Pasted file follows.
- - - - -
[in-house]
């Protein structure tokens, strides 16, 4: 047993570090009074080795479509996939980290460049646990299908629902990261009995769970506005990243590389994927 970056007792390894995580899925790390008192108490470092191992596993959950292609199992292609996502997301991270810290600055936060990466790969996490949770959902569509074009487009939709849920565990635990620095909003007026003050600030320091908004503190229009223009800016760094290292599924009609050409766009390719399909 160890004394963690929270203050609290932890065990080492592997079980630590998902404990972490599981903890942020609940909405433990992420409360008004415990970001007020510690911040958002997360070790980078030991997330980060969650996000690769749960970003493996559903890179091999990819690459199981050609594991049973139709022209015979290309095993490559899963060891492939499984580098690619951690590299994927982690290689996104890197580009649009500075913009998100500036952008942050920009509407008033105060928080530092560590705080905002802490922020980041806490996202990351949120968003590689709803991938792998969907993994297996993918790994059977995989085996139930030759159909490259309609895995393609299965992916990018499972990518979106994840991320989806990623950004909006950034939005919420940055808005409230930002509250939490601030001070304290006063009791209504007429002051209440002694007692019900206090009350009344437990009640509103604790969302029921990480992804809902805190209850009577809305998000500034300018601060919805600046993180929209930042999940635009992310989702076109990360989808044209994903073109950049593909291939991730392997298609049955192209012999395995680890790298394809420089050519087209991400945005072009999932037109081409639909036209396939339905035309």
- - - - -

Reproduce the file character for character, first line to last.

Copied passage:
[in-house]
């Protein structure tokens, strides 16, 4: 047993570090009074080795479509996939980290460049646990299908629902990261009995769970506005990243590389994927 970056007792390894995580899925790390008192108490470092191992596993959950292609199992292609996502997301991270810290600055936060990466790969996490949770959902569509074009487009939709849920565990635990620095909003007026003050600030320091908004503190229009223009800016760094290292599924009609050409766009390719399909 160890004394963690929270203050609290932890065990080492592997079980630590998902404990972490599981903890942020609940909405433990992420409360008004415990970001007020510690911040958002997360070790980078030991997330980060969650996000690769749960970003493996559903890179091999990819690459199981050609594991049973139709022209015979290309095993490559899963060891492939499984580098690619951690590299994927982690290689996104890197580009649009500075913009998100500036952008942050920009509407008033105060928080530092560590705080905002802490922020980041806490996202990351949120968003590689709803991938792998969907993994297996993918790994059977995989085996139930030759159909490259309609895995393609299965992916990018499972990518979106994840991320989806990623950004909006950034939005919420940055808005409230930002509250939490601030001070304290006063009791209504007429002051209440002694007692019900206090009350009344437990009640509103604790969302029921990480992804809902805190209850009577809305998000500034300018601060919805600046993180929209930042999940635009992310989702076109990360989808044209994903073109950049593909291939991730392997298609049955192209012999395995680890790298394809420089050519087209991400945005072009999932037109081409639909036209396939339905035309």